Ken said...

typo - should have been "not technically a person, granted"

David Waltz said...

Hi Ken,

Thanks much for taking the time to comment. Earlier today you posted:

==Does that also still mean that the Son / Word is eternal into the past?==

Me: Since the Son (with the Father and the Holy Spirit), created time, then yes, there was never a time He was not Son/Word.

==Is the Holy Spirit also eternal into the past?==

Me: See above.

==If you don't say that every time you make this point about only the Father is auto-theos, IT SOUNDS like you don't believe that the Son / the Word is also eternal.==

Me: Apples and oranges. To say that the Father alone is autotheos, is to teach that the Father alone is God without any derivation. The divinity of the Son (and the Holy Spirit) comes from the Father; and as such, it cannot be said that the Son is 'God without any derivation'. The Nicene Creed is clear on this. The Father is the 'One God' (God here being used in the sense of autotheos), and the Son is 'God from God' (God here being used describe their nature/substance).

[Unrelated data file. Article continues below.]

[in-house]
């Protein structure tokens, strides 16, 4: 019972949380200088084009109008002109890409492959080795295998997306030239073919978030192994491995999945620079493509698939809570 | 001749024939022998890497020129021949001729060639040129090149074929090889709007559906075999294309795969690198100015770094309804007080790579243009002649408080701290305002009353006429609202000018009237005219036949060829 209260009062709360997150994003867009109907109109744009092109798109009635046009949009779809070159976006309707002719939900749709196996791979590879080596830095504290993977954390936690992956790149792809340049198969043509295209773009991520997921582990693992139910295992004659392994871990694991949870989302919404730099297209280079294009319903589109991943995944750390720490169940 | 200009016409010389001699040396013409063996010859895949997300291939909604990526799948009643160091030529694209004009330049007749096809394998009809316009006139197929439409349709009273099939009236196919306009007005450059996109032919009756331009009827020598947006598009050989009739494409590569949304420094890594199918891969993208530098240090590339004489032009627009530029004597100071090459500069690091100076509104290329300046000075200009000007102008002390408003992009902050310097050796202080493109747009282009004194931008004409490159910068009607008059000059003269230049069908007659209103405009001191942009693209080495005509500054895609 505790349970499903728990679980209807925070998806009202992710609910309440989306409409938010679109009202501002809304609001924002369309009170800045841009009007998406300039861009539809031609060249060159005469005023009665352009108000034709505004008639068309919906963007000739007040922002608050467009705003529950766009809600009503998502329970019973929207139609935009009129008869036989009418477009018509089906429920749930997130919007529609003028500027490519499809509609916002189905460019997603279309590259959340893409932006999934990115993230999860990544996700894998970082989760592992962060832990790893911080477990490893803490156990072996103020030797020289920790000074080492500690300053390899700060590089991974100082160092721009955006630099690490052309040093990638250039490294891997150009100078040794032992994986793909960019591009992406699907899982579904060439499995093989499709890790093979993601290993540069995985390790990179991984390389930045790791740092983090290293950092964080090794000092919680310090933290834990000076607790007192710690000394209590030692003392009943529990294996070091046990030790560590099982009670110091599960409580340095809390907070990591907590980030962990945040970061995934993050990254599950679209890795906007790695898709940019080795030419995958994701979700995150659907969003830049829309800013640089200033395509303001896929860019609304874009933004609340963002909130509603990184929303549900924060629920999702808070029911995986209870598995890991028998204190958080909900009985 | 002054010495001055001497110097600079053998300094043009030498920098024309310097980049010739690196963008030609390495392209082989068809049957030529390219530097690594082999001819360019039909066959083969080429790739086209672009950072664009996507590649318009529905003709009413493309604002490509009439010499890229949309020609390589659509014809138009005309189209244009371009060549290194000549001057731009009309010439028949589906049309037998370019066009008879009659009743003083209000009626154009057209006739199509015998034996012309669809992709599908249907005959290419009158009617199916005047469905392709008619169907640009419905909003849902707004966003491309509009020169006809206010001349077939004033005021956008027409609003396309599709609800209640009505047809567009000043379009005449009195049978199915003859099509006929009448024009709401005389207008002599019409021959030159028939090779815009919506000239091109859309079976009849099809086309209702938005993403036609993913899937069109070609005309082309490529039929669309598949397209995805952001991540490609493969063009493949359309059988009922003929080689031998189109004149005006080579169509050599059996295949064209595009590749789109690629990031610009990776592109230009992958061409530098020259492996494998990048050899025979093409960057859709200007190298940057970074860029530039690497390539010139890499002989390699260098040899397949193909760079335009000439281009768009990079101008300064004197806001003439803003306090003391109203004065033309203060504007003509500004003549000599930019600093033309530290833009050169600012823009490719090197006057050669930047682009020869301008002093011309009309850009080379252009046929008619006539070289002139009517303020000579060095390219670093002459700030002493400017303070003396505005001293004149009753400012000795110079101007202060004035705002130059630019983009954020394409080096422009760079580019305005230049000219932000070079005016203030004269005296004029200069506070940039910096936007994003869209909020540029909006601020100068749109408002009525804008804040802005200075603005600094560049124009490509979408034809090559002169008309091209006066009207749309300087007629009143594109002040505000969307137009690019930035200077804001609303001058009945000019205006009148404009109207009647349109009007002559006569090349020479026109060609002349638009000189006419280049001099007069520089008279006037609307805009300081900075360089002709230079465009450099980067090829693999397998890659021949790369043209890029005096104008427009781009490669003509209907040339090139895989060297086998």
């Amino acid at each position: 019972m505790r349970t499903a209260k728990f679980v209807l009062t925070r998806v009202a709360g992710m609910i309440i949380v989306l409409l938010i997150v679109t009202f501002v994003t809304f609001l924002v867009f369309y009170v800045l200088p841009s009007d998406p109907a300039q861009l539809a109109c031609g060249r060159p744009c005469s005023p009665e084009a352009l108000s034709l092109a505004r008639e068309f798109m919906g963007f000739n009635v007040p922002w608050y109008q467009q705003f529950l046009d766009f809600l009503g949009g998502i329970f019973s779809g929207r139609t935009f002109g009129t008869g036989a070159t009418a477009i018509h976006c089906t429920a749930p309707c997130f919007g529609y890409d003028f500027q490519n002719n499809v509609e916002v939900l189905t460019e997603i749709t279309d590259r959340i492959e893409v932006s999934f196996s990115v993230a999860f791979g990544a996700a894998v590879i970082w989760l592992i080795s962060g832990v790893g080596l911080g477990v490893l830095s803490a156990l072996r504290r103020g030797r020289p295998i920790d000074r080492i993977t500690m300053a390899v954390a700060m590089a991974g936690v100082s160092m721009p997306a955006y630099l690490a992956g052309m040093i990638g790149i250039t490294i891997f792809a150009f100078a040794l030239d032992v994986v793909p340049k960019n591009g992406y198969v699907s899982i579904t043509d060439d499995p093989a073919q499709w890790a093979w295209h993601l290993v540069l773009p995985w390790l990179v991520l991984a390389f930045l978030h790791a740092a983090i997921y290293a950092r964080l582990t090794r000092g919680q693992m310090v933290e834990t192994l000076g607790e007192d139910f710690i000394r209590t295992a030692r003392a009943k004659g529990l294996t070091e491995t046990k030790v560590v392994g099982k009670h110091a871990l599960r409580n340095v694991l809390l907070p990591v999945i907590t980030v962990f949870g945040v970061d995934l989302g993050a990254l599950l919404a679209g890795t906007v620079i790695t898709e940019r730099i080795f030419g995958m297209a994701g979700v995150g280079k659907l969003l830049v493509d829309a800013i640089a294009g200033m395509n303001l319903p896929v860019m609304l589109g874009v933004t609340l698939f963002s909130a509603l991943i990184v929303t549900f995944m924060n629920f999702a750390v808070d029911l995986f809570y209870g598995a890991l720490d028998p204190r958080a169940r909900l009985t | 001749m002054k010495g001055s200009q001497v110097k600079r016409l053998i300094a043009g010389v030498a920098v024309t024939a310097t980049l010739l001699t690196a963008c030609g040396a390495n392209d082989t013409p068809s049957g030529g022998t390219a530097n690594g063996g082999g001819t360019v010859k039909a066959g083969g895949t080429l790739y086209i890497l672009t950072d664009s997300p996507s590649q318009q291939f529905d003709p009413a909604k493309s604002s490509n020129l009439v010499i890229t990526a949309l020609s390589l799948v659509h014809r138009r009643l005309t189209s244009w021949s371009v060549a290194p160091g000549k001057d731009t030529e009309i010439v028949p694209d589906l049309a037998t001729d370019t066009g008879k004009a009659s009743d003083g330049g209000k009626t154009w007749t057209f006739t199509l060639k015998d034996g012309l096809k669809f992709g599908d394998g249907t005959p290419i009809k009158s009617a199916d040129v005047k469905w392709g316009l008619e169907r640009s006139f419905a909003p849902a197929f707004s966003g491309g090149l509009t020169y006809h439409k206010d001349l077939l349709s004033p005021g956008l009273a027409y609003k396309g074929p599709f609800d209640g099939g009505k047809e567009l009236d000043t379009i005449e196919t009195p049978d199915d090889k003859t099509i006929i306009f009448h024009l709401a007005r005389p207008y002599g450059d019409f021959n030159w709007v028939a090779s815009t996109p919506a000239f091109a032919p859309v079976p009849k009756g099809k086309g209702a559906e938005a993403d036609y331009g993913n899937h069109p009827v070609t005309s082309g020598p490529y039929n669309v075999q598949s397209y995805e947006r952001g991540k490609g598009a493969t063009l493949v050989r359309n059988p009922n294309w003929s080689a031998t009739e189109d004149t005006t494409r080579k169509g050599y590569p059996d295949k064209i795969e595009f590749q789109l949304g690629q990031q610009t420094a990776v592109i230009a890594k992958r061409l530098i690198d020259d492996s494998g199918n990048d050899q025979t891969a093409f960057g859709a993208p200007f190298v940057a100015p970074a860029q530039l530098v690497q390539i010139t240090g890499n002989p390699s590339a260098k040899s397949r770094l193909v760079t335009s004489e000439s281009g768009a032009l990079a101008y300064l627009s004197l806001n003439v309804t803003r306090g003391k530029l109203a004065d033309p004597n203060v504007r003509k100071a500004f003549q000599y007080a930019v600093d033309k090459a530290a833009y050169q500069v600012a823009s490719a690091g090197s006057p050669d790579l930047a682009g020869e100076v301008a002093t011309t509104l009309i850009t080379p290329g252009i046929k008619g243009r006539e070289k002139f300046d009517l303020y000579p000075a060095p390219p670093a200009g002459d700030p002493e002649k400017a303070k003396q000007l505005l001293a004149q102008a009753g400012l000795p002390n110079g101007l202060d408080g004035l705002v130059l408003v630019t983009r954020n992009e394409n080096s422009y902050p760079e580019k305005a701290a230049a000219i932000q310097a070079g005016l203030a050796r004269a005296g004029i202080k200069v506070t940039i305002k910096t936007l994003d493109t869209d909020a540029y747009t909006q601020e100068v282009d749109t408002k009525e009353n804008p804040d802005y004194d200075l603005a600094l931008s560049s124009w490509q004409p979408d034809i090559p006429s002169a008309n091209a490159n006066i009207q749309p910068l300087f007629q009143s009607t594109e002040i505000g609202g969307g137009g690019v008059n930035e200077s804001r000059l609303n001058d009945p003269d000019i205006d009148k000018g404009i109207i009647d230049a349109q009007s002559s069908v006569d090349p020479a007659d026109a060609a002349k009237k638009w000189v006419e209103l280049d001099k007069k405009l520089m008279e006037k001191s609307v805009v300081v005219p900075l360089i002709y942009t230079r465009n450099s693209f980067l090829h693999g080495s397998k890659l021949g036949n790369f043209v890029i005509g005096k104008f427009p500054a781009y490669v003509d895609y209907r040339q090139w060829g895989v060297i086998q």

==If the Son / Word is eternal with the Father and homo-ousias with the Father, how does believing auto-theos as only the Father matter? What difference does it make?==

Me: If more than one Person is autotheos, then you have more than one God.


Grace and peace,

David

Ken said...

The "divinity of the Son and the Holy Spirit" seems to be a weaker description that the "Deity of Christ and the Deity of the Holy Spirit"

Again, if the Son was always the Son from all eternity past, and the Holy Spirit was always the Spirit and God by nature from eternity past, and if they are both "homo-ousias" with the Father, then the point you keep trying to emphasize seems moot to me. The definition of the Trinity, even that the Son and HS are auto-theos - is that there is only one God in nature/ substance/essense, but three in persons from eternity past.

Does the Nicean phrase "God from God" mean "God the Son, by nature deriving that nature from God the Father" ?

You said sometime ago that (correct me if I am wrong)
that:
1. Augustine developed the doctrine of the Trinity from "same substance" (homo-ousias) with the Father to One substance.
2. Calvin is the one who came up with the idea that the Son is also autotheos. ( if so, where is that?) I think I asked this before, so forgive if I did.

Ken said...

I googled the issue and found our previous discussion in the comboxes here:

http://articulifidei.blogspot.com/2010/10/back-to-bible.html?showComment=1286766362702#c7109521041859452650

Ken said...

One of the most difficult aspects of all this is understanding what "today" means in "Today I have begotten You; You are My Son" - from Psalm 2:7, quoted in Hebrews chapters 1, 5, Acts 13, etc.

Does "today" mean entry into history ? the incarnation, conception in the womb of Mary? physical birth?